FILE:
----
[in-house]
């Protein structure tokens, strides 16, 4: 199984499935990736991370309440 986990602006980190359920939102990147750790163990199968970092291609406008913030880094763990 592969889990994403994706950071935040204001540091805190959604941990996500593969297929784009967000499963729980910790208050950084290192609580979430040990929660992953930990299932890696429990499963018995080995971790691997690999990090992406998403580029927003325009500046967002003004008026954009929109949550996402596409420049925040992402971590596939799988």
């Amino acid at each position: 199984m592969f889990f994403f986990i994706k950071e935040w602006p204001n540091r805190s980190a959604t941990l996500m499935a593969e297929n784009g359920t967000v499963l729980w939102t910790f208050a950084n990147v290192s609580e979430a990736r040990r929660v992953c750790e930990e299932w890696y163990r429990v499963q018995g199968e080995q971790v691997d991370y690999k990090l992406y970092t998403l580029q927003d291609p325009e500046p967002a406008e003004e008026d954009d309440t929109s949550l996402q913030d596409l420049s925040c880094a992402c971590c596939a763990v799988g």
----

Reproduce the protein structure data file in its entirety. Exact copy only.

[in-house]
């Protein structure tokens, strides 16, 4: 199984499935990736991370309440 986990602006980190359920939102990147750790163990199968970092291609406008913030880094763990 592969889990994403994706950071935040204001540091805190959604941990996500593969297929784009967000499963729980910790208050950084290192609580979430040990929660992953930990299932890696429990499963018995080995971790691997690999990090992406998403580029927003325009500046967002003004008026954009929109949550996402596409420049925040992402971590596939799988």
């Amino acid at each position: 199984m592969f889990f994403f986990i994706k950071e935040w602006p204001n540091r805190s980190a959604t941990l996500m499935a593969e297929n784009g359920t967000v499963l729980w939102t910790f208050a950084n990147v290192s609580e979430a990736r040990r929660v992953c750790e930990e299932w890696y163990r429990v499963q018995g199968e080995q971790v691997d991370y690999k990090l992406y970092t998403l580029q927003d291609p325009e500046p967002a406008e003004e008026d954009d309440t929109s949550l996402q913030d596409l420049s925040c880094a992402c971590c596939a763990v799988g």